The opening scene in “Beasts of the Southern Wild” begins with great promise. We’re introduced to an enchanting seven-year-old girl, played to perfection by newcomer Quvenzhane Wallis. She takes us by the hand on what will be a narrative adventure into her unseen world — the murky backwaters of the Louisiana Bayou. As starting credits rolled, I thought to myself that I was about to experience one of the best films of the year.
Instead, an hour later, I was standing out in the lobby following a walkout.
So — what happened?
Critics have fallen all over themselves in reviews of this film. It’s received almost universal praise – for cinematography, story, performances, and originality.
It’s easy to see why the reviews have been so positive. Indeed, the film is original. It’s emotional. It’s a tremendous cinematic achievement, especially given its low budget ($1.8 million, paltry by Hollywood standards). Filming in a swamp, which is the setting for the entire film, must have been a daunting challenge. Moreover, for a film with no known actors, the performances prove to be not only realistic, but perhaps too convincing for conventional tastes.
There was some encouraging news last week. A series of polls was conducted in several nations. The polls intended to measure religious faith and atheism. The findings were published last Friday.
The bottom line is — religion is on the decline. Or, as I prefer to think of it — enlightenment is on the rise.
That’s positive news to those of us fatigued by the insufferable influences of religion on politics and society. How refreshing to learn that increasing numbers of people everywhere are rebuffing the archaic superstition of some giant “sky daddy,” rejecting the whimsy of a paternal heavenly dictator who sees and knows all.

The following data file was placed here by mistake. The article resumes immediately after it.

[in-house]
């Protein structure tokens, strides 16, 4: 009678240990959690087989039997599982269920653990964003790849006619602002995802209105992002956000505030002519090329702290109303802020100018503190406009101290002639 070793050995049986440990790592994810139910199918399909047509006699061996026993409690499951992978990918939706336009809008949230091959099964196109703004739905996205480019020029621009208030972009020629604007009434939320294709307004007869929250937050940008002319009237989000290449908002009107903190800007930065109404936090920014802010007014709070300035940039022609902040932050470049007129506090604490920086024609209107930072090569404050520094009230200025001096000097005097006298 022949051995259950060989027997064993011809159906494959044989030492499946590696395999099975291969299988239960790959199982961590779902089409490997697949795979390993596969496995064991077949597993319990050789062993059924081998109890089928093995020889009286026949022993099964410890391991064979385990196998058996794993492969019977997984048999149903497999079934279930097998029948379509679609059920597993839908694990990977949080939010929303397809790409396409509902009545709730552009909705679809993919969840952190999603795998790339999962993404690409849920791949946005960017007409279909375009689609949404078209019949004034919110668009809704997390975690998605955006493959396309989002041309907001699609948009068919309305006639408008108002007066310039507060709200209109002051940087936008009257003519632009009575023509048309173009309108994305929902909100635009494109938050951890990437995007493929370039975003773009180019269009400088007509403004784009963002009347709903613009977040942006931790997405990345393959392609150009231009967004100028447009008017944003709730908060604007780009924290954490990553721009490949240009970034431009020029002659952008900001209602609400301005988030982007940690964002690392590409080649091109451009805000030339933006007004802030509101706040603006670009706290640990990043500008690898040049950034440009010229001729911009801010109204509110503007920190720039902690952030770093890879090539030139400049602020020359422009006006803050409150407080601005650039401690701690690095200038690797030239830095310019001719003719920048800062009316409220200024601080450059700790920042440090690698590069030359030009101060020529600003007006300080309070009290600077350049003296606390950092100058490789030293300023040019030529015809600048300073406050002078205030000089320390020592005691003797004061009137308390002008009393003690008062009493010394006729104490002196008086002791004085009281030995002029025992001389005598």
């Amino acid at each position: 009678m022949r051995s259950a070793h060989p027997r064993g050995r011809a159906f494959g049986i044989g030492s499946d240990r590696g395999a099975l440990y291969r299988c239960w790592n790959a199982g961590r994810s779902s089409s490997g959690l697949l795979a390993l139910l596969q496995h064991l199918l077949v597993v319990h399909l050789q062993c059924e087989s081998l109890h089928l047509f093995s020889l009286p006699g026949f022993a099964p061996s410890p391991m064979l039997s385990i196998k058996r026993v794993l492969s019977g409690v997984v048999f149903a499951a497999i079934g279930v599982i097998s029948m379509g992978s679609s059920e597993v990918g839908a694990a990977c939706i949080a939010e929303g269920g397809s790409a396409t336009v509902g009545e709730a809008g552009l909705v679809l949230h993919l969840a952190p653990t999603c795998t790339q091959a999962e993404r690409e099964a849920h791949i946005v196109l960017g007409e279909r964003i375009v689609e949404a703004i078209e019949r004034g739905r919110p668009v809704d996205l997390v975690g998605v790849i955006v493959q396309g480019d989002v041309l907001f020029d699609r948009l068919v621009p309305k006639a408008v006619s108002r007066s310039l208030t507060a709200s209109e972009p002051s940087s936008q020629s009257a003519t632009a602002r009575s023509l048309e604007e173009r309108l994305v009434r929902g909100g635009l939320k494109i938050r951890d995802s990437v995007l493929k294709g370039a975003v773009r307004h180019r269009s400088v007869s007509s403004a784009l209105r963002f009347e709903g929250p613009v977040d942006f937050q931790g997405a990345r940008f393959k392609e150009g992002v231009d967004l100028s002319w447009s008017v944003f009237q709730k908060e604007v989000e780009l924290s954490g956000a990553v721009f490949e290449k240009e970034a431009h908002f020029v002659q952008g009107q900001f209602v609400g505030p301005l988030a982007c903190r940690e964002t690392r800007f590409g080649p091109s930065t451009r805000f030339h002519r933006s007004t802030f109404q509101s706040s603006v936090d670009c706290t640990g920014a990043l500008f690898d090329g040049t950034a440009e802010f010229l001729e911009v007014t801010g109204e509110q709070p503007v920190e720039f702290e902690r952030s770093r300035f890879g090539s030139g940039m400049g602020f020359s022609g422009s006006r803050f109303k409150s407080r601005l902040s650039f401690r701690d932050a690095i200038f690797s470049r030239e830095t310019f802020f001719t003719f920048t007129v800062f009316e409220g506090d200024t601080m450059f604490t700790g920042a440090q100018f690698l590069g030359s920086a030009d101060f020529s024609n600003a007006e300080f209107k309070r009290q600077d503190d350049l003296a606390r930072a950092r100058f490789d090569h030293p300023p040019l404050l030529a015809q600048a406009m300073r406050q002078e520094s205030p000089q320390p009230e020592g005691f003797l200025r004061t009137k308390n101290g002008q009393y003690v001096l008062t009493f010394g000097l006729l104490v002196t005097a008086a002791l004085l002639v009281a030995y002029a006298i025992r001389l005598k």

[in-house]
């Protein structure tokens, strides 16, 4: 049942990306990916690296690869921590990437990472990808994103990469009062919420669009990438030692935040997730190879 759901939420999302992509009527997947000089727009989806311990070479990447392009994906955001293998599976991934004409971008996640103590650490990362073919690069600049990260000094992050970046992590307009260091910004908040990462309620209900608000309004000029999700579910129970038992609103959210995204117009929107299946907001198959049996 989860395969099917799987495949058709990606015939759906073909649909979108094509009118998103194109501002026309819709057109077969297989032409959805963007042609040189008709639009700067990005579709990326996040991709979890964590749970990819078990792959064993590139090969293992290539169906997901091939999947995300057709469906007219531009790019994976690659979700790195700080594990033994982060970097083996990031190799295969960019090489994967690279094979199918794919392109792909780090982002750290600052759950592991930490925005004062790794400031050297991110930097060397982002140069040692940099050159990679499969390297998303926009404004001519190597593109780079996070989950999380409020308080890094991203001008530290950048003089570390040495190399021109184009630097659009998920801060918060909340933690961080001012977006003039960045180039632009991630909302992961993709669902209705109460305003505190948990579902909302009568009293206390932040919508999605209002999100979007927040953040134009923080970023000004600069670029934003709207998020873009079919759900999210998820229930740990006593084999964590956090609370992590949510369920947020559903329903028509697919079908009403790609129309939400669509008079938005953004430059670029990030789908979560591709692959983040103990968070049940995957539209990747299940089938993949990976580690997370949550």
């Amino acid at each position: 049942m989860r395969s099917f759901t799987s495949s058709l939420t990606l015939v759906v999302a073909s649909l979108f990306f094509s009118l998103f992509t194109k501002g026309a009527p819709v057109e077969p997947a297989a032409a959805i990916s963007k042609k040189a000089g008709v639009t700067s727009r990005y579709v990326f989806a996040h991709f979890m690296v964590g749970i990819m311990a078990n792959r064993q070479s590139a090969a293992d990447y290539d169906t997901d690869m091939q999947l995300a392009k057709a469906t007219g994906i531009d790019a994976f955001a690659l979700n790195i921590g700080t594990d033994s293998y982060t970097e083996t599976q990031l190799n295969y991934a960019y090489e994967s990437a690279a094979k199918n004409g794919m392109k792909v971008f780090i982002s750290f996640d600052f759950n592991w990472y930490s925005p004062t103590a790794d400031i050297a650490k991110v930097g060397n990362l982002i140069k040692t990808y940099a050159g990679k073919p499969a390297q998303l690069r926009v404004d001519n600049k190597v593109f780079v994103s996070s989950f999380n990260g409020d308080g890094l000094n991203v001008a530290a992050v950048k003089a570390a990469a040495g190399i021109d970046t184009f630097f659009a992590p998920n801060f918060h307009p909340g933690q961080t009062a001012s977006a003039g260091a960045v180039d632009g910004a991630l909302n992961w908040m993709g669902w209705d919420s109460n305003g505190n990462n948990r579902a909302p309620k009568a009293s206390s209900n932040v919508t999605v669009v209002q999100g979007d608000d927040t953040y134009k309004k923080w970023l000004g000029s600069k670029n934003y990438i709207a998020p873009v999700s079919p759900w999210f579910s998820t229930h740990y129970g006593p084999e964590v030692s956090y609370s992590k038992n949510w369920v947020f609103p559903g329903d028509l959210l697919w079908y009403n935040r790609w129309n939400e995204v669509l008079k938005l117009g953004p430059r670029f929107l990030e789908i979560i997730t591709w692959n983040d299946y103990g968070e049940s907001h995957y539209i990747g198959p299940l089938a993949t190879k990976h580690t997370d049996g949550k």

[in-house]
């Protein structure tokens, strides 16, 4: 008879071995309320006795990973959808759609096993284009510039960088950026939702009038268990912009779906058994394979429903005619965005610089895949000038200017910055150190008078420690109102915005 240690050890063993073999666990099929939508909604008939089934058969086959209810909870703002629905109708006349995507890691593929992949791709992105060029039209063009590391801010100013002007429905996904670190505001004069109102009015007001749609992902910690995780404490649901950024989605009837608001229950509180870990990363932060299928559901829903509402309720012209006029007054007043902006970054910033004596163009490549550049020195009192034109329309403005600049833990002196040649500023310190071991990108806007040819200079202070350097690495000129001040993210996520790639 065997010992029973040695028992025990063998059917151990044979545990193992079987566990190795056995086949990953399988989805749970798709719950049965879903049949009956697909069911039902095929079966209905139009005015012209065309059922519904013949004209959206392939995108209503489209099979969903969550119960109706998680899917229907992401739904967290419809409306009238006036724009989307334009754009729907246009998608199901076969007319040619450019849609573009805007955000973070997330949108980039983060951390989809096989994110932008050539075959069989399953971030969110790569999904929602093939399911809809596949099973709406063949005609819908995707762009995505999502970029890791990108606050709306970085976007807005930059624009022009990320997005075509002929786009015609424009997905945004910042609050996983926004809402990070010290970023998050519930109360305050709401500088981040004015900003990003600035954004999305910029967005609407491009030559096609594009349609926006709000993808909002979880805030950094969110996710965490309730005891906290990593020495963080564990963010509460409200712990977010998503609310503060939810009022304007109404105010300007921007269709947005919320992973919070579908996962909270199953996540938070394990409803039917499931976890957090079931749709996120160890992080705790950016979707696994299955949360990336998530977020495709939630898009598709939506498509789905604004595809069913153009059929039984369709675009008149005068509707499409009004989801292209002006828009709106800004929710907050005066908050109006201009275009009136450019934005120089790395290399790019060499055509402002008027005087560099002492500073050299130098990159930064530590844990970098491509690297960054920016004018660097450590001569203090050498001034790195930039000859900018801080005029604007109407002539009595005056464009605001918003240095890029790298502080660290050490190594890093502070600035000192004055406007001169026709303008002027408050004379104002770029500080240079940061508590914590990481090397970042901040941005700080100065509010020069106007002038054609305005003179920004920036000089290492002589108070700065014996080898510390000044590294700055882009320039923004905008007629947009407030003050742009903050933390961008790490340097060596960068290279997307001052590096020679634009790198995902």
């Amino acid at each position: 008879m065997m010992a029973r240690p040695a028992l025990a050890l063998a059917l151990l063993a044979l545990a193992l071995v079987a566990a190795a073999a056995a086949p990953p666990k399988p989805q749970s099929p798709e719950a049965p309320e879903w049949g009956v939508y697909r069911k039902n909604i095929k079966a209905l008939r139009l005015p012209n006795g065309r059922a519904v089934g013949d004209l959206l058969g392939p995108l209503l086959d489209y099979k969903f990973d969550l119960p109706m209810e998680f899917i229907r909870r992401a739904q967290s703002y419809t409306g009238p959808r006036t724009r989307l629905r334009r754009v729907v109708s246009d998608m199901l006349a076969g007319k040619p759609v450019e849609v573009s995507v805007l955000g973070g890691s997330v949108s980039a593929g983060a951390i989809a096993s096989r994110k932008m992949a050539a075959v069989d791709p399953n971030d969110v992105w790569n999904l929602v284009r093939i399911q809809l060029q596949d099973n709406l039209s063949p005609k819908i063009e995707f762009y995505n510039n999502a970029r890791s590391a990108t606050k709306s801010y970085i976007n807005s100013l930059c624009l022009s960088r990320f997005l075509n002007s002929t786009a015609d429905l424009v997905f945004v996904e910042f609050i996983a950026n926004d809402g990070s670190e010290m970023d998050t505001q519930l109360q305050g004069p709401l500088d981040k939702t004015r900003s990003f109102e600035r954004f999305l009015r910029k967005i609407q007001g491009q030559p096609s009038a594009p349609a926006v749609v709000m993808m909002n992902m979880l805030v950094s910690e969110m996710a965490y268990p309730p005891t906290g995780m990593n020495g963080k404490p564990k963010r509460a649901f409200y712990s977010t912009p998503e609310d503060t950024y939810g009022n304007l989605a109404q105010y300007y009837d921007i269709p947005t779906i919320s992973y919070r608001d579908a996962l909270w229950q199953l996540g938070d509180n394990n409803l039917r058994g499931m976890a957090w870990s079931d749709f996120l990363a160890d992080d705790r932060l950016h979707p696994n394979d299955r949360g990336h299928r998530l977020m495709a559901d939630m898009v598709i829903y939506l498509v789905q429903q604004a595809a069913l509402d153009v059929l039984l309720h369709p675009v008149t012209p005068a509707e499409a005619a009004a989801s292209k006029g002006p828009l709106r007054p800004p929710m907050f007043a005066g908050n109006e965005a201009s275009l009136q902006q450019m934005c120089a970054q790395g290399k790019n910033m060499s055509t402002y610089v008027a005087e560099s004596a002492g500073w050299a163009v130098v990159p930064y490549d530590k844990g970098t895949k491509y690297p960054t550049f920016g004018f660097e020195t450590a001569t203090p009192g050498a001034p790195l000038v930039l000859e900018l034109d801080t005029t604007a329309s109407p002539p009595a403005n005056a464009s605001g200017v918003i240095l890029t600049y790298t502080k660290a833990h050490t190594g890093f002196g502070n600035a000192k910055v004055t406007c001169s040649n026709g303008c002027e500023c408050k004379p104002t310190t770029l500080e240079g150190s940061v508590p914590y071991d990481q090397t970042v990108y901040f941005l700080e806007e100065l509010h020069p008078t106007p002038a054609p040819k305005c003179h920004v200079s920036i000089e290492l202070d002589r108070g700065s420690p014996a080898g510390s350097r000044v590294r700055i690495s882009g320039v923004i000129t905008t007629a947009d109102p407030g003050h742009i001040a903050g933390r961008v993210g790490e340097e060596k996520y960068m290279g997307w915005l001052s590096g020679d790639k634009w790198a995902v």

If the poll numbers are to be believed, the shifts in faith (and lack thereof) are stunning. Globally, belief in religion declined 9 percent since a similar poll was taken back in 2005. That’s just eight years ago. This number is based on 50,000 people who were polled in 57 different countries.
In the United States, the number of religious followers declined by 13 percent. But that number pales in comparison to Ireland, where religiosity declined by a whopping 22 percent. To be fair, the weakening of Irish faith may have a lot to do with recent scandals that have plagued the Catholic Church, which remains the dominant faith in Ireland.
In 2001, I spent the entire summer creating my halftime betting angles, which could be applied across the board to all NFL regular season and playoff games.
I released these betting angles at a major sports betting information website. The angles were later re-printed numerous times in several other betting forums and publications.
These seven betting angles hit in the 53-60 percent rate over two decades. They actually performed even better after their public release — hitting around 62 percent in both 2001 and 2002. There were about 4 to 5 plays per week, so not only were these angles extremely profitable, they also produced a fair amount of volume. Best of all, these was absolutely no handicapping involved.
The downside to releasing and popularizing these halftime betting angles is many football bettors gradually caught on to them. They began to lose value as heavy money poured in every time there was a play. Opening halftime lines began changing. Totals moved by a point, or move. For instance, we never used to see anything below a 17 as a second-half total. Now, 16s are commonplace.
Over the course of the next few seasons (2003 and beyond), the sportsbooks/oddsmakers caught on to these angles and began adjusting their numbers so much that betting these angles blindly was no longer profitable.
Moreover, two trends in recent years have severely hurt the angles. First, NFL rule changes tend to favor offenses which creates more scoring. Second, NFL quarterback play is now at its all-time historic pinnacle, which kills opportunities to bet second-half UNDERS.
Unlike what I first released ten years ago, I do not have confidence that all of these angles will produce a profit. However, I am posting them here for consideration if anyone wants to tinker with them, try and refine them, or run the W-L results since 2005. Some bettors have told me that some of these angles (mostly the OVERS) are still profitable. But I have not run the actual the data. So, tread with caution.